The Goat Farm Arts Center Wednesday announced redevelopment plans to the tune of $250 million.
Renovations are slated to begin later this year, at 1200 Foster St NW Atlanta, GA 30318, in west midtown.
The redevelopment will advance the Goat Farm Arts Center’s “goal to explore how property can better support art and culture” since its founding in 2010.
“We’ve been learning, by trial and error, to be both an arts organization and developer for 10 years,” Anthony Harper, founder of Goat Farm Arts Center, said in Wednesday’s announcement.
“We’re taking what we’ve learned and making something rare, culturally productive and economically self-reliant.”
Key components of the redevelopment include:
- New home for MOCA GA (Museum of Contemporary Art of Georgia) totaling 28,000 square feet
- 80,000 square feet of artist workspaces, entrepreneurial studios, and fabrication spaces
- Mixed-income blend of affordable housing units, below market rate live-work spaces, below market rate residential units and market-rate residential units totaling 200,000 square feet
- A 60,000-square-foot four-story hub of artist-focused micro-living units with in-building work studios providing additional economically accessible flexible housing as part of an experiment in co-living
- Standalone office building constructed by brand and digital agency Edgar Allan, currently headquartered at the Goat Farm
- Two restaurants-in-residence (concepts to-be-announced)
- A café and roastery (concept to-be-announced)
- 125-room independent arts-based hotel in partnership with and co-developed by Tungsten Partners (currently in the early stages of due diligence)
- Structure for larger footprint creative companies (also in the early stages of due diligence)
- Multiple performance and exhibition venues dedicated to both emerging and established contemporary and experimental art, performance and music
- Multiple Atlanta based artist-in-residence programs offering complimentary studio space and career development programming;
- Permanent movement arts performance residency
- An artist-run gallery with a national/international residency program with living and working space
- Classical training and fine art initiative and facility offering superior instruction in drawing, painting, and sculpture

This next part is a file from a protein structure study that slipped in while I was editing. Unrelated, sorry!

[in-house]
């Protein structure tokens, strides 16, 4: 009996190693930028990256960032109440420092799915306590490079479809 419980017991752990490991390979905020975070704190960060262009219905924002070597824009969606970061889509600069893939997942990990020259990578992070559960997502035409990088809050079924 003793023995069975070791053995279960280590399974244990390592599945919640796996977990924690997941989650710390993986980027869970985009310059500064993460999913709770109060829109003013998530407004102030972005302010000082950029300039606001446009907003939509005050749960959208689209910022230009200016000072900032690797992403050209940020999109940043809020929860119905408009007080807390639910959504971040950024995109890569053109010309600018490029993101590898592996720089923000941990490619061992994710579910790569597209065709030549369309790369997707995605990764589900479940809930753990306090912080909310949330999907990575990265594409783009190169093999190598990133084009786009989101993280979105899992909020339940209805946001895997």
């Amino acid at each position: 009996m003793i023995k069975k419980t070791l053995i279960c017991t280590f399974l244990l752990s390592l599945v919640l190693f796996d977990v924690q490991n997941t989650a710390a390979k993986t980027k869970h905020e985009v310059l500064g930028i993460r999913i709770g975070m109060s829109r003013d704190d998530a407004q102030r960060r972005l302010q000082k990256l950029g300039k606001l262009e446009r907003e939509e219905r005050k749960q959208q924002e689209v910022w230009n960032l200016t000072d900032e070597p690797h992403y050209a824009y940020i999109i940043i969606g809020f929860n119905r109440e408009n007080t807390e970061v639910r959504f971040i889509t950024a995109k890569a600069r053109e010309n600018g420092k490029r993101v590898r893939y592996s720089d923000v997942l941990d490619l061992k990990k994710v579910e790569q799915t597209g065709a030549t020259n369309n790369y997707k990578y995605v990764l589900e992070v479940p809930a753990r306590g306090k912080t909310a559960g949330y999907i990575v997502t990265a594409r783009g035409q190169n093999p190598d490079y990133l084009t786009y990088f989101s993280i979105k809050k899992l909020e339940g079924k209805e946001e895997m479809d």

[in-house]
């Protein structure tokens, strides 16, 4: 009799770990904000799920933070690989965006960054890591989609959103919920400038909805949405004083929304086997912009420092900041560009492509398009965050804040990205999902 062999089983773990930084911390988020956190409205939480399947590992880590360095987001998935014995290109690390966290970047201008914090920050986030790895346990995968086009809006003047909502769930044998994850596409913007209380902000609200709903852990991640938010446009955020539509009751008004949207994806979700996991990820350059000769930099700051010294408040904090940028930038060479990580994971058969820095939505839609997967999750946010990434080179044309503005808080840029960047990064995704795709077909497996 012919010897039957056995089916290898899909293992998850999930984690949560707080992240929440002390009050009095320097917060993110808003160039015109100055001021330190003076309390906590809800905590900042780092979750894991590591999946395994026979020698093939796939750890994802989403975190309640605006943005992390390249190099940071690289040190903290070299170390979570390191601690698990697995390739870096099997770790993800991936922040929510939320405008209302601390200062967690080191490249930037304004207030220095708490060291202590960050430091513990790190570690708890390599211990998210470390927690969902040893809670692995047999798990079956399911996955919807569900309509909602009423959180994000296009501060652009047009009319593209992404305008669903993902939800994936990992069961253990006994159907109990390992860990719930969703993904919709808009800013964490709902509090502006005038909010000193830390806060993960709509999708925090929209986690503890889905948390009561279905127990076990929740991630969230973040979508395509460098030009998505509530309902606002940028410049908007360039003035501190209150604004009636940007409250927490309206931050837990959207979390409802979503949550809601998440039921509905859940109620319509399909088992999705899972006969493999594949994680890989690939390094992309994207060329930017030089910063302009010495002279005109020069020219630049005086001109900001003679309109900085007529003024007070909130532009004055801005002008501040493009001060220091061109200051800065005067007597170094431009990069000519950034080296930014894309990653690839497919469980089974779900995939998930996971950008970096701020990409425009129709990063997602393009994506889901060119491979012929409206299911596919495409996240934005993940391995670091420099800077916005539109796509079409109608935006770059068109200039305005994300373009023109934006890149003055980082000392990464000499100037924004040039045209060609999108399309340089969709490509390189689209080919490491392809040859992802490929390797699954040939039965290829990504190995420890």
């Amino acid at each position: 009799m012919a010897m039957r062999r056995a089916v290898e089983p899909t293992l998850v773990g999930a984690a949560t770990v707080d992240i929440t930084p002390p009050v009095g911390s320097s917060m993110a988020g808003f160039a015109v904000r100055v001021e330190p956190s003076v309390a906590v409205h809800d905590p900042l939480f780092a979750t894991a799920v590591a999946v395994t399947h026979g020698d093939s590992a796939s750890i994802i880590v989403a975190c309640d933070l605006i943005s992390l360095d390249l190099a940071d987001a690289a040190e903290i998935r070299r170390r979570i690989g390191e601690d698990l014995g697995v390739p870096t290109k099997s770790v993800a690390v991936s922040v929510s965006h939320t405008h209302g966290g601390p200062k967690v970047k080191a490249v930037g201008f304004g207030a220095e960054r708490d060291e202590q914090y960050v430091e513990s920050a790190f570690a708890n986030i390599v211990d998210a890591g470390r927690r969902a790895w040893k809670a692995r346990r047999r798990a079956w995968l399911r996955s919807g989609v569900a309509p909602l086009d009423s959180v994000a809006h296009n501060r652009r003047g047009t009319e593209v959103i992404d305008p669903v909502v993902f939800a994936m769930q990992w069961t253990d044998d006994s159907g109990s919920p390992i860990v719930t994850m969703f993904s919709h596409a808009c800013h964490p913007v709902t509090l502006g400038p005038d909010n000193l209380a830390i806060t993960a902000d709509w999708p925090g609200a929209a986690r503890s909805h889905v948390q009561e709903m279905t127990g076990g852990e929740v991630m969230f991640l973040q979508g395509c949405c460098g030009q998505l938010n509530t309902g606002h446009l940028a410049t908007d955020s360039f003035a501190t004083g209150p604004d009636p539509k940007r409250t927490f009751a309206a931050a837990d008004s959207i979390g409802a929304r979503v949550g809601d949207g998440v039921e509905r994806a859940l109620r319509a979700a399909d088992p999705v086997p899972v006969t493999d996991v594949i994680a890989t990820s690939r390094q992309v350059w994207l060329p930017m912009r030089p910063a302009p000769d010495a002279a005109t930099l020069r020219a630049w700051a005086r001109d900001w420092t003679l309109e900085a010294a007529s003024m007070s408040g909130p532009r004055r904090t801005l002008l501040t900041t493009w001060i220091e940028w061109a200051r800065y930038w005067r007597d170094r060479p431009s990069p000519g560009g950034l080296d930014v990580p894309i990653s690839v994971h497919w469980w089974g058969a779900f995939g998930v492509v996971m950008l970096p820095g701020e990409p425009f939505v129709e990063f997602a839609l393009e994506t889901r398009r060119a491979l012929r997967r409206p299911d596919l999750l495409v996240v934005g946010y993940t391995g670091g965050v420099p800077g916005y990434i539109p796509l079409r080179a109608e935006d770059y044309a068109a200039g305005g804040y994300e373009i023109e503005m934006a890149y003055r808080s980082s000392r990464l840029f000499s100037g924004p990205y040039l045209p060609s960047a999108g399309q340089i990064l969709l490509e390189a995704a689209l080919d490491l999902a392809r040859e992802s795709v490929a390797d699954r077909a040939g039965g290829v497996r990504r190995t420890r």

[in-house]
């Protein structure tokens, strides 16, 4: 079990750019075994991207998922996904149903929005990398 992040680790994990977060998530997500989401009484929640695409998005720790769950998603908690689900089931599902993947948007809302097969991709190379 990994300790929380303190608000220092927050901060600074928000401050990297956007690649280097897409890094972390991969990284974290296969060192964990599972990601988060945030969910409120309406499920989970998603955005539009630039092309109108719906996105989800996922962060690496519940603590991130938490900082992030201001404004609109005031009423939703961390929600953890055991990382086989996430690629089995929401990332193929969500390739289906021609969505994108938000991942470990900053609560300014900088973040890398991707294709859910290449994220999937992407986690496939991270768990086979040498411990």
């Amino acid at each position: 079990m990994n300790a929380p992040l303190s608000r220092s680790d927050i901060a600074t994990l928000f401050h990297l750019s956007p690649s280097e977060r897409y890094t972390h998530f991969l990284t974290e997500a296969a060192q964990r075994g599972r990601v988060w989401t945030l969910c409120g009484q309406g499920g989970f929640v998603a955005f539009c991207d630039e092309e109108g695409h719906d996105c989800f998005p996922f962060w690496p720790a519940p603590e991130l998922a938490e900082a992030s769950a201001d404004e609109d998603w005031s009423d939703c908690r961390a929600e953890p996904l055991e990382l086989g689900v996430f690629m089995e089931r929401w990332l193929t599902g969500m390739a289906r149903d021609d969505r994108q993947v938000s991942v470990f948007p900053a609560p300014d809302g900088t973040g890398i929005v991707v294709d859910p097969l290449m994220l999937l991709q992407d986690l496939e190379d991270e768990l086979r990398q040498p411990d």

- A music education concept
- Fabrication lab and gallery for small to large scale works in digital new media art
- …and more
“We’re taking on investors and partners to help us grow the cultural center in West Midtown and our platform,” Harper said.
“We’re looking at several new potential projects around the country to add more innovative concepts to our portfolio in the coming months and years.”
The Goat Farm’s development team, Anthony Harper, Allie Bashuk, Mark DiNatale, and Kris Knecht, and its co-development partners, Tribridge and Tungsten Partners, will begin construction in winter 2019, with a projected spring 2022 completion date.
The Goat Farm Arts Center will temporarily close while it remodels historic structures, builds out venues, constructs new buildings and adds new amenities.
“The Goat Farm began prepping its current community members earlier this year and will be helping them transition to temporary studios and residences at nine pre-coordinated satellite locations around the city during construction with the goal to transition them back when the work is complete,” Harper said.
“In fact, 98 percent of the artists, practitioners, and businesses have already registered to return.”
Once complete, The Goat Farm Arts Center’s footprint will reach half a million square feet.
Today, The Goat Farm Arts Center is a visual and performing arts center housed in a 19th-century complex of industrial buildings and contains the studio space of over 300 artists.
The center is used to host concerts, traditional and experimental theatrical performances, film screenings, contemporary dance performances, art exhibitions, artist residency programs, and professional ballet and contemporary dance classes.
To support arts programming, the Goat Farm Arts Center aims to award 40 to 60 grants totaling $500,000 annually.